Mothers of very low birthweight infants (VLBW; equal to or less than 1500 grams) experience higher anxiety and depression the week of the infant's birth and the week prior to the infant's hospital discharge, than do mothers of normal weight infants. In caretakers of the elderly a relationship has been established between increased anxiety and depression, impaired immune function, and poorer health. If this relationship exists in mothers of VLBW infants nursing interventions to decrease anxiety and depression or to lessen their impact could be designed and tested. These interventions may include efforts to decrease maternal exposure to infection, or improve other circumstances that may potentiate impaired immune function such as fatigue. Similarly interventions that lessen the impact of increased anxiety and depression on maternal infant interactions or on maternal and infant health could be designed and tested. These interventions may include relaxation and coping techniques that have been demonstrated to improve immunologic function. The purpose of this study is to examine changes in anxiety and depression and immune function in mothers of VLBW infants and to compare these responses to those of mothers of healthy term (greater than 37 weeks gestation) infants. Specifically changes in anxiety, depression, and in immune function will be examined in 64 mothers of VLBW infants and a comparison group of 64 mothers of healthy normal weight (birthweight greater than 2500 grams) infants at delivery, 1, 2, and 4 months postpartum and the week before VLBW infant hospital discharge. Anxiety and depression will be measured using two questionnaires: Multiple Affect Adjective Checklist-Revised and the Symptom Checklist 90-Revised and a structured interview. Changes in immune function will be measured by examining alterations in circulating lymphocyte subsets and disturbances in their function including lymphocyte mitogen responses and natural killer cell (NK) activity. The correlation of different measures of anxiety and depression and immune responses over time will further an understanding of the emotional response to childbearing in both mothers of VLBW and term infants and will identify key time periods when mothers are most likely to experience increased postpartal anxiety and depression. These data will be important in developing interventions and followup programs for mothers and their VLBW infants.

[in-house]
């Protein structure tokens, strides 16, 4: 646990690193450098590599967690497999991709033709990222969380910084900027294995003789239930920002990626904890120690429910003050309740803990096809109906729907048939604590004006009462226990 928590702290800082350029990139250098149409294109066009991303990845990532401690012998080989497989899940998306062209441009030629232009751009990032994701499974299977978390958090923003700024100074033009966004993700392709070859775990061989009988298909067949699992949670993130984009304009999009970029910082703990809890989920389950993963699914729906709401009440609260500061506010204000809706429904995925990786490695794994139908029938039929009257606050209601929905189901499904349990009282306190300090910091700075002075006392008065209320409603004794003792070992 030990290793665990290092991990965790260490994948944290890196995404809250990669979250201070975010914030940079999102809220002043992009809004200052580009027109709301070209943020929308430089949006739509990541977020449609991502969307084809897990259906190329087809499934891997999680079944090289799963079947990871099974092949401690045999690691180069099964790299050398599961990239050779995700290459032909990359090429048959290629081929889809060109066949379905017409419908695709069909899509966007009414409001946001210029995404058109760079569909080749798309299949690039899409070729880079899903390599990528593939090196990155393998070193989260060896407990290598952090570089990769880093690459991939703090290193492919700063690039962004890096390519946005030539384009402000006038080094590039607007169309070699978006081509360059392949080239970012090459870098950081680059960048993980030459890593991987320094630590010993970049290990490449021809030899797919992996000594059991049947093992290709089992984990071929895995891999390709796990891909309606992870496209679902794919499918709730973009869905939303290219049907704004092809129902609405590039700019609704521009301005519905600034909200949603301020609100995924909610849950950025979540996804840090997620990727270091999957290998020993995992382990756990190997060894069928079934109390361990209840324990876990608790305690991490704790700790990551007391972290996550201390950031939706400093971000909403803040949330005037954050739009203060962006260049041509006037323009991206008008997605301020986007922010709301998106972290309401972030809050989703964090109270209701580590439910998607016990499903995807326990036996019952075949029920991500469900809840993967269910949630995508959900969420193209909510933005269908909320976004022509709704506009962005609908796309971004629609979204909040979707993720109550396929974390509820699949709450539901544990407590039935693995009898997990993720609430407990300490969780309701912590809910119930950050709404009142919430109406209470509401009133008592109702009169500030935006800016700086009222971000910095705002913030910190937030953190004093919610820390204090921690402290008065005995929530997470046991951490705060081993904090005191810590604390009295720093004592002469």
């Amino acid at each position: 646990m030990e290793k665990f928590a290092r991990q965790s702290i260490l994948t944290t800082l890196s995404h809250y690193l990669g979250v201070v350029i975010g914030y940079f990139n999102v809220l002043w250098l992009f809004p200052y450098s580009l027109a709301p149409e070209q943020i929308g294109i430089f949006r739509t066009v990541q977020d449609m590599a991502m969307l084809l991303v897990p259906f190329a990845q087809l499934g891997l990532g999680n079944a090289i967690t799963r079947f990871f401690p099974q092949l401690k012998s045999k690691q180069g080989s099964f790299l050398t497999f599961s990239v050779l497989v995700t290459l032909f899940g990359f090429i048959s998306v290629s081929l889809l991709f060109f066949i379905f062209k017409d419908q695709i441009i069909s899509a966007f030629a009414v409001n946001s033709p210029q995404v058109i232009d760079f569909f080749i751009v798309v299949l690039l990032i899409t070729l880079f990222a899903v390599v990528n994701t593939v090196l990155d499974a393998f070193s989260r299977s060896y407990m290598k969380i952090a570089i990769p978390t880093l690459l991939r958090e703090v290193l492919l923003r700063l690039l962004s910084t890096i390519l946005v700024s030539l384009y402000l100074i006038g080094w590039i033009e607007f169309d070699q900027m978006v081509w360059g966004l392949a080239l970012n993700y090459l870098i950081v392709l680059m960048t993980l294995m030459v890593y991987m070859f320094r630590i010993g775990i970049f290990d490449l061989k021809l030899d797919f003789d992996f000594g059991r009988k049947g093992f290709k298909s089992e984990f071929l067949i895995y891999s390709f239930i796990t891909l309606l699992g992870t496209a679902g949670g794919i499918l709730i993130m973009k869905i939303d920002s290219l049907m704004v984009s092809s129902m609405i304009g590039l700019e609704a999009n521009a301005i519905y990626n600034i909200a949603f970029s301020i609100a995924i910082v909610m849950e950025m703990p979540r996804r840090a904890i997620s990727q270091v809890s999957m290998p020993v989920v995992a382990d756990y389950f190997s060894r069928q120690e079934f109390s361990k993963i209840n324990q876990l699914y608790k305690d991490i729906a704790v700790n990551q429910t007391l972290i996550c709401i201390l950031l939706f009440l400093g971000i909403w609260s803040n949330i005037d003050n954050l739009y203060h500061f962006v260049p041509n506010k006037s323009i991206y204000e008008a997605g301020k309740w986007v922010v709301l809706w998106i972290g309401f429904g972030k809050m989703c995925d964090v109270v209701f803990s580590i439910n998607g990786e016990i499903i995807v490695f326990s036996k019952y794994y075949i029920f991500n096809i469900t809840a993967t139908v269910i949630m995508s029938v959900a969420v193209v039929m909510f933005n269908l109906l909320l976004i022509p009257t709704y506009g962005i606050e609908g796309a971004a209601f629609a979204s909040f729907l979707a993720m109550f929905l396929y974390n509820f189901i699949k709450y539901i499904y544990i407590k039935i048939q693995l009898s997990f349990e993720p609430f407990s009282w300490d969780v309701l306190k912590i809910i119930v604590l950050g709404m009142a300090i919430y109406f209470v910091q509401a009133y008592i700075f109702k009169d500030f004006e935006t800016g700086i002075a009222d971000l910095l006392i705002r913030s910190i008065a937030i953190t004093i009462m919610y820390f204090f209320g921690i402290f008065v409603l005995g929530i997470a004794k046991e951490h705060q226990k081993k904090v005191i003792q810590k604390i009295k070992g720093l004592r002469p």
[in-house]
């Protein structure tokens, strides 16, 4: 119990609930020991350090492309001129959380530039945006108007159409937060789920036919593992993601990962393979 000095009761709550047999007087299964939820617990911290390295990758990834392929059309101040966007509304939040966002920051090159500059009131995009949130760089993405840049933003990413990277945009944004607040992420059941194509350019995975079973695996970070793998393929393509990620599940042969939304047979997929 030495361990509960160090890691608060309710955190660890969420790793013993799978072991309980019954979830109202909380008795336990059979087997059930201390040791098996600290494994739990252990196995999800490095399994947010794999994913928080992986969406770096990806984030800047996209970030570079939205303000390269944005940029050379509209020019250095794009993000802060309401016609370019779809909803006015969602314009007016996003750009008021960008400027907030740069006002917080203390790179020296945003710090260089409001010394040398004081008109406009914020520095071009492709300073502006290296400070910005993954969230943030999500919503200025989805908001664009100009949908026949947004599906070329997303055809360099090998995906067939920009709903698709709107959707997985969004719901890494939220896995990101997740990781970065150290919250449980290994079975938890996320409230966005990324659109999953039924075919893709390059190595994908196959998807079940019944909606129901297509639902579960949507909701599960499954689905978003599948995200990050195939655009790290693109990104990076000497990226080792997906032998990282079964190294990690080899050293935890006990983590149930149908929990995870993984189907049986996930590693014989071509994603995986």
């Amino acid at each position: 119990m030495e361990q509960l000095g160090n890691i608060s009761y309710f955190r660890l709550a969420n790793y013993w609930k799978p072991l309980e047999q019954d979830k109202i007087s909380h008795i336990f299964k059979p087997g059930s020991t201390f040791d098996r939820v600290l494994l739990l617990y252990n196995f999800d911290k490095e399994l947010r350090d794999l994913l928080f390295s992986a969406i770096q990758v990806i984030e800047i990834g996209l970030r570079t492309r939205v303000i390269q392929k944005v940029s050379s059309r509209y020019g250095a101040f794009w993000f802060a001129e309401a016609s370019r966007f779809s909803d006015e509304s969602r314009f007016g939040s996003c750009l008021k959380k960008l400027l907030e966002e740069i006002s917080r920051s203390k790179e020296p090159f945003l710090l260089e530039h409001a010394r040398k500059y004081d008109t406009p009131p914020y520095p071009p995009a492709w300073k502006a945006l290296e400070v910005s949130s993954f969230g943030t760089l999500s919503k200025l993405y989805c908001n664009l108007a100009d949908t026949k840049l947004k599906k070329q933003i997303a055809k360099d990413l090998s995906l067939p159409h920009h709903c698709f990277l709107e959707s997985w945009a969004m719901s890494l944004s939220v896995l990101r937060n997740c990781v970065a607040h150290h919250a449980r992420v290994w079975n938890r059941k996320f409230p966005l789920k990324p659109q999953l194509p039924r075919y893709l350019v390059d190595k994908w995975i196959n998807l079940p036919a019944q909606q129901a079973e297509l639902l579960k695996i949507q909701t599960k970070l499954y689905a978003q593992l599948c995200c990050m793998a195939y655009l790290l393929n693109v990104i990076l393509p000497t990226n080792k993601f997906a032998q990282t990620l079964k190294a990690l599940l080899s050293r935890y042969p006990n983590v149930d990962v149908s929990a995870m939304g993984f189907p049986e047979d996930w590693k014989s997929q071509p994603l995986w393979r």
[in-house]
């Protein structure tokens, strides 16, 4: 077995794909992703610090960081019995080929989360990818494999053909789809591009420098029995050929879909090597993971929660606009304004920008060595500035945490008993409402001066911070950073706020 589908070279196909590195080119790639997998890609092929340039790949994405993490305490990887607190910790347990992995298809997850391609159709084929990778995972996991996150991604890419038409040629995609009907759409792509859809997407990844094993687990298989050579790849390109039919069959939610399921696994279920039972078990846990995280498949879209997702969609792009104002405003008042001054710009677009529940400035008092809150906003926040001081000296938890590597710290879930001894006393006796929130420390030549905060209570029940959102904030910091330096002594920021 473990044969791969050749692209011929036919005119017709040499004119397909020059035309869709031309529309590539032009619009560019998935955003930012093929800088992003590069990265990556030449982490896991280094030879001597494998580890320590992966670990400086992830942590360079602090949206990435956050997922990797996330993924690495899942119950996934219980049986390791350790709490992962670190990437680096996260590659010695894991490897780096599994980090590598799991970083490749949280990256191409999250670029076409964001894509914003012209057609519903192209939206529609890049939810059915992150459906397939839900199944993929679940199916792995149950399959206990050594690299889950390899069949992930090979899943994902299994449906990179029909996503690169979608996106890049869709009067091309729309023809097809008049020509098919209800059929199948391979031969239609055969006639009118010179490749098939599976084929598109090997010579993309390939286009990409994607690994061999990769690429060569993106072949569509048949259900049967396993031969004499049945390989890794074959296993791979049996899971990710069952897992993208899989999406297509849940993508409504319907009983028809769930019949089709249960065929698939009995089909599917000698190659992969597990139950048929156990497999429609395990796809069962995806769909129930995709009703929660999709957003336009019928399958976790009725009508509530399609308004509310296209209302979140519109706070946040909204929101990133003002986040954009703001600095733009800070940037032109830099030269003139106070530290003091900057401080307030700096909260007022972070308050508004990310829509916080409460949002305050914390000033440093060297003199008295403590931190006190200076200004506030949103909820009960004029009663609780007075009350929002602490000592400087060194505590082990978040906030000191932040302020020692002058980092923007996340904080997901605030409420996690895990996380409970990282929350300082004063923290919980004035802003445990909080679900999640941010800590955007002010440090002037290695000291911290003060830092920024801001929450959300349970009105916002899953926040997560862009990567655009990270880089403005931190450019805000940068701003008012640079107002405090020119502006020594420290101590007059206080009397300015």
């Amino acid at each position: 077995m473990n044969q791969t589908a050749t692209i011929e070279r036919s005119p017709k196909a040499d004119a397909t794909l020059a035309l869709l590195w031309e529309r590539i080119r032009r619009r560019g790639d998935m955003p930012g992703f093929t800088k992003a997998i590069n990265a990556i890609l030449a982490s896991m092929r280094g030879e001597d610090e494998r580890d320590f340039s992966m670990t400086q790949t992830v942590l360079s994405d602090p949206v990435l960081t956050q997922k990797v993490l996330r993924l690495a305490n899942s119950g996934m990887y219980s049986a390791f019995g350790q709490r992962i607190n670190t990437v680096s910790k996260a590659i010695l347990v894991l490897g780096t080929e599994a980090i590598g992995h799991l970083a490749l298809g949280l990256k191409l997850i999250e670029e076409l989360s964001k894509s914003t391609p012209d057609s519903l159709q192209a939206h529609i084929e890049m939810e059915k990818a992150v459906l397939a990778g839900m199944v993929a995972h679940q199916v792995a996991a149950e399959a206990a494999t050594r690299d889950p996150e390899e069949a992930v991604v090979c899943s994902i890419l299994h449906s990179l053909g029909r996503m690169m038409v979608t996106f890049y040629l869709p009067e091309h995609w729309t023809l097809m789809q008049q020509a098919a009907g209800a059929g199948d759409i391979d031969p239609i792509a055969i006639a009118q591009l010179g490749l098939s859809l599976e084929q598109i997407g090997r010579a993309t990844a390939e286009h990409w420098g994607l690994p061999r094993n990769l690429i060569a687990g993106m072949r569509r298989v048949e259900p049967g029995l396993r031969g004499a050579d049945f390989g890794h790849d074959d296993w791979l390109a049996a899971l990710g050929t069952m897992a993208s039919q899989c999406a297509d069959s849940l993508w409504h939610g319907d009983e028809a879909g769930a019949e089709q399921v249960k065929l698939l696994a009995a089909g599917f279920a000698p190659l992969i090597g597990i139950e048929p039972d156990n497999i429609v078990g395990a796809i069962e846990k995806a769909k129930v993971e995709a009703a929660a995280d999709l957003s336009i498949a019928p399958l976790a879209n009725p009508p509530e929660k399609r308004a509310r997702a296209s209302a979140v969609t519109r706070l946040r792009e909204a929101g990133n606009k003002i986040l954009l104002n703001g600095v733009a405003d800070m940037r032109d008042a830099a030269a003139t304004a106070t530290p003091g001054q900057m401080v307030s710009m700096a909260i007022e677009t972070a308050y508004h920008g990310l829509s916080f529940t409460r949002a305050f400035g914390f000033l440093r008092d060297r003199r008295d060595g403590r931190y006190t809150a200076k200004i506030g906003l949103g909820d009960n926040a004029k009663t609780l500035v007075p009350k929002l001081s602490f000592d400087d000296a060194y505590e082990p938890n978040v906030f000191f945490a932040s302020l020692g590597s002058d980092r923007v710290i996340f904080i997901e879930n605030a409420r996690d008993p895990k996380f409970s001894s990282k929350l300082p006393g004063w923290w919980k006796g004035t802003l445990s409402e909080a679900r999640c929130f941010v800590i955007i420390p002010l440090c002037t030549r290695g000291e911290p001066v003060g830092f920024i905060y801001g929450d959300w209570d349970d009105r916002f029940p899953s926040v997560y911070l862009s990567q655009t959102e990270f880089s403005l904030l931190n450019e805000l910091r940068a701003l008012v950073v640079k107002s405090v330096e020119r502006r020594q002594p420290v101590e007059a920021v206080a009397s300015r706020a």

National Institute of Health (NIH)
National Institute of Nursing Research (NINR)
Research Project (R01)
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Nursing Research Study Section (NURS)
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Krulewitch, Cara J
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University of Pennsylvania
Other Health Professions
Schools of Nursing
United States
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